Wrocław, Poland

Faculty of Security Studies

Wydział Nauk o Bezpieczeństwie

University website: www.wojsko-polskie.pl/awl/en
Faculty may refer to:
Security is freedom from, or resilience against, potential harm (or other unwanted coercive change) from external forces. Beneficiaries (technically referents) of security may be persons and social groups, objects and institutions, ecosystems, and any other entity or phenomenon vulnerable to unwanted change by its environment.
Security Studies
Security studies, also known as International security studies, is traditionally held to be an academic sub-field of the wider discipline of international relations. The field rapidly developed within International Relations during the Cold War, and examples from the era can be considered to include the academic works of mid-20th century Realist political scientists such as Thomas Schelling and Henry Kissinger, whose works focused primarily on nuclear deterrence. While the field is mostly contained within Political Science and Public Policy programs, it is increasingly common to take an interdisciplinary approach that incorporates knowledge from the fields of History, Geography (stressing classical geopolitics), military sciences, and criminology.
In the entire world, there is not a single establishment of the security industry that is not based on monopoly or on communism.  …  Political economy has disapproved equally of monopoly and communism in the various branches of human activity, wherever it has found them.  Is it not then strange and unreasonable that it accepts them in the security industry?
Gustave de Molinari, tr. J. Huston McCulloch, §IV of The Production of Security (Auburn, AL: Ludwig von Mises Institute, 2009; orig. 1849), pp. 27–28.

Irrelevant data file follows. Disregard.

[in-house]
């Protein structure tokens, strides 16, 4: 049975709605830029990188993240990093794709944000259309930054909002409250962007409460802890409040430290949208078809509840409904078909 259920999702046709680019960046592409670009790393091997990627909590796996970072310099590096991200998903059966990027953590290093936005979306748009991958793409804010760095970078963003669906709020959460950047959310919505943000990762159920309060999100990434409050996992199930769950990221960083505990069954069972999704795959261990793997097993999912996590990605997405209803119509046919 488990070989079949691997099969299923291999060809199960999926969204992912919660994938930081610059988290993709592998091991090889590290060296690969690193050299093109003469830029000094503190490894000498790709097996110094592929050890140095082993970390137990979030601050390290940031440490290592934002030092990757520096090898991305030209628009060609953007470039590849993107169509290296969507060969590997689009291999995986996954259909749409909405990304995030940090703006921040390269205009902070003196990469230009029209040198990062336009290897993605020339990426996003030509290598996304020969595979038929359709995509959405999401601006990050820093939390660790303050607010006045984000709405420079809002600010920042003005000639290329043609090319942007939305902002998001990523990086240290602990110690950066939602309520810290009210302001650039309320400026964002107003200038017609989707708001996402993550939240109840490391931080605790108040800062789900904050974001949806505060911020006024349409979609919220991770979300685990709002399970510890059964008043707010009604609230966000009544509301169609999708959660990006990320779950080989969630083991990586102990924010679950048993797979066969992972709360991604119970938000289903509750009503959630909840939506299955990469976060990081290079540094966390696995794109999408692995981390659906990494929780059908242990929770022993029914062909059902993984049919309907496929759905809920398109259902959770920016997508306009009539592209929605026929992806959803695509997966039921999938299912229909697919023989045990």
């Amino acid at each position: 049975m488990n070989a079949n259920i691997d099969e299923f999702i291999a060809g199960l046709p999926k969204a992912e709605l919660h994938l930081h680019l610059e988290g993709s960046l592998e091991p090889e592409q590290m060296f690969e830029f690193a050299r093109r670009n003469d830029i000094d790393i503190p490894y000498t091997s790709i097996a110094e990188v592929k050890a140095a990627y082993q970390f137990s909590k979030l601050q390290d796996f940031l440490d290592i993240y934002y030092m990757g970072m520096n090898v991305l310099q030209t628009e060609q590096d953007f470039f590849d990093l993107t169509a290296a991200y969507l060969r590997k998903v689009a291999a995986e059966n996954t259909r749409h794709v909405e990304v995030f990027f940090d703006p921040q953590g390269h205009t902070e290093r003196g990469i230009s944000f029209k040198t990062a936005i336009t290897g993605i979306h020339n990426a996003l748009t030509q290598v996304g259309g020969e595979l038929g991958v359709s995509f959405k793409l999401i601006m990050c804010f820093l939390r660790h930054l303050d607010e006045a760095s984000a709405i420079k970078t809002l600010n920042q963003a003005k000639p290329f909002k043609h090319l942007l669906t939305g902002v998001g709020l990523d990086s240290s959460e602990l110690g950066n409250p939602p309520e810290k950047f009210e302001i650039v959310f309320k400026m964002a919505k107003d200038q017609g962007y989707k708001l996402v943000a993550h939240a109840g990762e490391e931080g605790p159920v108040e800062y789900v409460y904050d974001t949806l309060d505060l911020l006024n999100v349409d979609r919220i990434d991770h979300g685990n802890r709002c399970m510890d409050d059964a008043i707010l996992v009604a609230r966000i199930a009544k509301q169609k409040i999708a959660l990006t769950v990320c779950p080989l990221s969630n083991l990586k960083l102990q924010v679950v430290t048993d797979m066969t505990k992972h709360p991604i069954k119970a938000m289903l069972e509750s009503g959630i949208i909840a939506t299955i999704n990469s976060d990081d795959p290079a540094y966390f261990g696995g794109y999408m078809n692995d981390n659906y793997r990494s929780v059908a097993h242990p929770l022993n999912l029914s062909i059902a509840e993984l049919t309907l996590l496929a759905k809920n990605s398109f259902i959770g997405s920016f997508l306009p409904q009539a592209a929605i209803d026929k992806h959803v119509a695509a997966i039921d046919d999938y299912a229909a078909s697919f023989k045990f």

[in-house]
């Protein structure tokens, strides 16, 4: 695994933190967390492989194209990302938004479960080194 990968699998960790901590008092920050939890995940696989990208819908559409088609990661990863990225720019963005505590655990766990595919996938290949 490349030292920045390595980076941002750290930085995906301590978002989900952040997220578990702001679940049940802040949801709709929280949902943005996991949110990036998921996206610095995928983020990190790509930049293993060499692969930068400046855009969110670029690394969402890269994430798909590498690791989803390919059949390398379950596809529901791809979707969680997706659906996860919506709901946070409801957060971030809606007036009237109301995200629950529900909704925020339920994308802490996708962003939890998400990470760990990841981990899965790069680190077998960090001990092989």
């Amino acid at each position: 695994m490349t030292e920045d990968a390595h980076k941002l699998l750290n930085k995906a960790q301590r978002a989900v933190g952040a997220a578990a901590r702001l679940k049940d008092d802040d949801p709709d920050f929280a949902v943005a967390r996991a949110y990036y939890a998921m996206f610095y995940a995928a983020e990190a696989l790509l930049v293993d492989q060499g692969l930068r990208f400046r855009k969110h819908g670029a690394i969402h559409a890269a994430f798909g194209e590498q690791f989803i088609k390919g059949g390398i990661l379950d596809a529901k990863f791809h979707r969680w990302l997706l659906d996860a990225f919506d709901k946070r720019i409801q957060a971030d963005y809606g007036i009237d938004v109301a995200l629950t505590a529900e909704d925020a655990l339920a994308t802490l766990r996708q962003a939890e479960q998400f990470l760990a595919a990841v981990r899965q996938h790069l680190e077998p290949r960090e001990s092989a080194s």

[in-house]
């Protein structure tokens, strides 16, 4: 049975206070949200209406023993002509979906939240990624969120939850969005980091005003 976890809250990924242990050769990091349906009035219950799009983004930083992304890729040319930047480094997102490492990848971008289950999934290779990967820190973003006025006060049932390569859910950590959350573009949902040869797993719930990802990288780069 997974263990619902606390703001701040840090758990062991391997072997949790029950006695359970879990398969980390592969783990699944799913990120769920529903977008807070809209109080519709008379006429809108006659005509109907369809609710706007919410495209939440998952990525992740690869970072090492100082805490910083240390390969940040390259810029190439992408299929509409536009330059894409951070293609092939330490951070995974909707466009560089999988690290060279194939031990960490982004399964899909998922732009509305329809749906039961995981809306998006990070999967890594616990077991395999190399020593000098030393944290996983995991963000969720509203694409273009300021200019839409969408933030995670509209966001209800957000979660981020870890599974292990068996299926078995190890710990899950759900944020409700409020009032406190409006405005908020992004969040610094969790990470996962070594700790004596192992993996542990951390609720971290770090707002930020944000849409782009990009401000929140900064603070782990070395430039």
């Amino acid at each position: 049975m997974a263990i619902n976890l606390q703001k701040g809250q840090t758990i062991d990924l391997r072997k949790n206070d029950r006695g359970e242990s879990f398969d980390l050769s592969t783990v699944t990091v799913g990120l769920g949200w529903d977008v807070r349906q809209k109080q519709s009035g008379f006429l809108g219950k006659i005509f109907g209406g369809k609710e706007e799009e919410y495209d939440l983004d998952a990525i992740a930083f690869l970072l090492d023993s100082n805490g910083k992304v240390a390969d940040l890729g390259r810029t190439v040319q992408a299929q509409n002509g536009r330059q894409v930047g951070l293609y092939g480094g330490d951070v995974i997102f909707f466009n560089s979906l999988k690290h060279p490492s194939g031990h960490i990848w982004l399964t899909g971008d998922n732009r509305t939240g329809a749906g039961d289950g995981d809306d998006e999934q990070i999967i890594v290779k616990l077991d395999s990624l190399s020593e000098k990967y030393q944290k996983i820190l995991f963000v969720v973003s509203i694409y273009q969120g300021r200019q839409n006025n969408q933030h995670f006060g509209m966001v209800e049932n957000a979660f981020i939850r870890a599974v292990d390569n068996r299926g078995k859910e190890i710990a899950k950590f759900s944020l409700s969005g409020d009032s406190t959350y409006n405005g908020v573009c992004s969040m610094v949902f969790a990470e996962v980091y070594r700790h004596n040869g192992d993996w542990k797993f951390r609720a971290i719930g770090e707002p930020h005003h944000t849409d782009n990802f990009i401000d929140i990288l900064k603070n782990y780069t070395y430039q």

To minimize suffering and to maximize security were natural and proper ends of society and Caesar. But then they became the only ends, somehow, and the only basis of law — a perversion. Inevitably, then, in seeking only them, we found only their opposites: maximum suffering and minimum security.
Walter M. Miller, Jr., A Canticle for Leibowitz, Fiat Voluntas Tua, Ch. 29 (1959)
Everywhere, when societies originate, we see the strongest, most warlike races seizing the exclusive government of the society.  Everywhere we see these races seizing a monopoly on security within certain more or less extensive boundaries, depending on their number and strength.And, this monopoly being, by its very nature, extraordinarily profitable, everywhere we see the races invested with the monopoly on security devoting themselves to bitter struggles, in order to add to the extent of their market, the number of their forced consumers, and hence the amount of their gains.
War has been the necessary and inevitable consequence of the establishment of a monopoly on security.
Gustave de Molinari, tr. J. Huston McCulloch, §VI of The Production of Security (Auburn, AL: Ludwig von Mises Institute, 2009; orig. 1849), pp. 34–35.


Czajkowskiego 109 str.
51-147 Wrocław

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